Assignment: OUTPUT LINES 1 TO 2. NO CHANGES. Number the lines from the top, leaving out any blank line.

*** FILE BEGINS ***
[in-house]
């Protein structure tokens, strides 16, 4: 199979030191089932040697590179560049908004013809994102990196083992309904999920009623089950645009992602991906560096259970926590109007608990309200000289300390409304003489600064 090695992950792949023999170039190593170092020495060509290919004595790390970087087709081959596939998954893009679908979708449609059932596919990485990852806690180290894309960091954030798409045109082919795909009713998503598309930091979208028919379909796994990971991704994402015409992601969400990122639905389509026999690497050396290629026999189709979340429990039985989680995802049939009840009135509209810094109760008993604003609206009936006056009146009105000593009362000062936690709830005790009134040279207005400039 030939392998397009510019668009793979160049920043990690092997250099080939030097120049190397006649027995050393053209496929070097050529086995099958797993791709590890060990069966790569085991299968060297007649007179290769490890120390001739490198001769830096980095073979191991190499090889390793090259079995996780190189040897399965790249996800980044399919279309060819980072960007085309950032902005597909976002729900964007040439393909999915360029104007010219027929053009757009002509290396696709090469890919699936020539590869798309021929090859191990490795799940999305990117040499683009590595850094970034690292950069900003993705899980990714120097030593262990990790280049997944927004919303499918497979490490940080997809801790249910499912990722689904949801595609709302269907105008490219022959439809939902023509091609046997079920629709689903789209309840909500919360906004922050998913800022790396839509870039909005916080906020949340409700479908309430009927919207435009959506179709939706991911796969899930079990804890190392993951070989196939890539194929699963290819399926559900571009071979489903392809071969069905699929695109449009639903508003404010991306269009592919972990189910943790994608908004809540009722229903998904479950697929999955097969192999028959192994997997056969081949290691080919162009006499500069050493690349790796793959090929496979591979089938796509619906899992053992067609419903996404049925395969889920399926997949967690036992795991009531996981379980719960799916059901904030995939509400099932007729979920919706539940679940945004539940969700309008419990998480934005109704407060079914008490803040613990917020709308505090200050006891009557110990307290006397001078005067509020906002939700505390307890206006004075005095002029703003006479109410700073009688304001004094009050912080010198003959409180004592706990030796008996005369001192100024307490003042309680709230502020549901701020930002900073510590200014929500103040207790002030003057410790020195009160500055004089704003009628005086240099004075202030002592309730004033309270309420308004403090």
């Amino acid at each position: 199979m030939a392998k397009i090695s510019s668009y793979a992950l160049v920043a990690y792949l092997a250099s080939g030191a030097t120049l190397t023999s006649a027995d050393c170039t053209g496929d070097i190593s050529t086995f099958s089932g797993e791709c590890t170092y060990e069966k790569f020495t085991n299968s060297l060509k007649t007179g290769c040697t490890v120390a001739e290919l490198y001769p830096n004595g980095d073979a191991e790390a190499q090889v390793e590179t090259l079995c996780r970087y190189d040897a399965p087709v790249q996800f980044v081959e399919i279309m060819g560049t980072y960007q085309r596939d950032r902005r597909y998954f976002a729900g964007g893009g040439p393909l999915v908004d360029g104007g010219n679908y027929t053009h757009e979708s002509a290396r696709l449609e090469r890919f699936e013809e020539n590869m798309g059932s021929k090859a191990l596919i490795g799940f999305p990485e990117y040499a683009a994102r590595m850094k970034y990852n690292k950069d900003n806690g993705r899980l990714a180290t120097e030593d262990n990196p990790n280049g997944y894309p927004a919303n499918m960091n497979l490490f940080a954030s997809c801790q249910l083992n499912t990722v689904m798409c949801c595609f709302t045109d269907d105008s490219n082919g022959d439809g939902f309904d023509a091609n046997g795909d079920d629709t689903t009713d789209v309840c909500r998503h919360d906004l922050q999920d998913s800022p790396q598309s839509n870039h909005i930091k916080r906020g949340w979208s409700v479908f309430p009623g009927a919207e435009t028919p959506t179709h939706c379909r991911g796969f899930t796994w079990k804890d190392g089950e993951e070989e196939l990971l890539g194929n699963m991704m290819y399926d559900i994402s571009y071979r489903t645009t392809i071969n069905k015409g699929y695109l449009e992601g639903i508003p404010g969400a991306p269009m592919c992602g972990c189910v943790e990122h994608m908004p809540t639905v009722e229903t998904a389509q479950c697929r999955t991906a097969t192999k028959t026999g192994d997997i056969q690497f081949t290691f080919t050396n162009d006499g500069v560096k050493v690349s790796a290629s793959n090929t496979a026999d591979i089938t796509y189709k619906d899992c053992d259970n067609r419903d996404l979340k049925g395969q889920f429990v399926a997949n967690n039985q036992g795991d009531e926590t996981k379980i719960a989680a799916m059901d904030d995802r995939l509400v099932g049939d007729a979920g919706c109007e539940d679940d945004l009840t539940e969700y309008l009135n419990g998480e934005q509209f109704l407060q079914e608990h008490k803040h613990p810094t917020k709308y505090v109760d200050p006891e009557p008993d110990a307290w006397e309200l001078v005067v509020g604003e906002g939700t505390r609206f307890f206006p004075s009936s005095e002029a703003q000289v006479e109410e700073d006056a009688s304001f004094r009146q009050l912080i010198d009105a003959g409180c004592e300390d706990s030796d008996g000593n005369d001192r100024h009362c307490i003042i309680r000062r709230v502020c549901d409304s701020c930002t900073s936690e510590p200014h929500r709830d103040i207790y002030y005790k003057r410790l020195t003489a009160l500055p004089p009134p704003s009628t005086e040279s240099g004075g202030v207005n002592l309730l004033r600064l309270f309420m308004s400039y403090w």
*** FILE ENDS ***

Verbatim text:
[in-house]
């Protein structure tokens, strides 16, 4: 199979030191089932040697590179560049908004013809994102990196083992309904999920009623089950645009992602991906560096259970926590109007608990309200000289300390409304003489600064 090695992950792949023999170039190593170092020495060509290919004595790390970087087709081959596939998954893009679908979708449609059932596919990485990852806690180290894309960091954030798409045109082919795909009713998503598309930091979208028919379909796994990971991704994402015409992601969400990122639905389509026999690497050396290629026999189709979340429990039985989680995802049939009840009135509209810094109760008993604003609206009936006056009146009105000593009362000062936690709830005790009134040279207005400039 030939392998397009510019668009793979160049920043990690092997250099080939030097120049190397006649027995050393053209496929070097050529086995099958797993791709590890060990069966790569085991299968060297007649007179290769490890120390001739490198001769830096980095073979191991190499090889390793090259079995996780190189040897399965790249996800980044399919279309060819980072960007085309950032902005597909976002729900964007040439393909999915360029104007010219027929053009757009002509290396696709090469890919699936020539590869798309021929090859191990490795799940999305990117040499683009590595850094970034690292950069900003993705899980990714120097030593262990990790280049997944927004919303499918497979490490940080997809801790249910499912990722689904949801595609709302269907105008490219022959439809939902023509091609046997079920629709689903789209309840909500919360906004922050998913800022790396839509870039909005916080906020949340409700479908309430009927919207435009959506179709939706991911796969899930079990804890190392993951070989196939890539194929699963290819399926559900571009071979489903392809071969069905699929695109449009639903508003404010991306269009592919972990189910943790994608908004809540009722229903998904479950697929999955097969192999028959192994997997056969081949290691080919162009006499500069050493690349790796793959090929496979591979089938796509619906899992053992067609419903996404049925395969889920399926997949967690036992795991009531996981379980719960799916059901904030995939509400099932007729979920919706539940679940945004539940969700309008419990998480934005109704407060079914008490803040613990917020709308505090200050006891009557110990307290006397001078005067509020906002939700505390307890206006004075005095002029703003006479109410700073009688304001004094009050912080010198003959409180004592706990030796008996005369001192100024307490003042309680709230502020549901701020930002900073510590200014929500103040207790002030003057410790020195009160500055004089704003009628005086240099004075202030002592309730004033309270309420308004403090």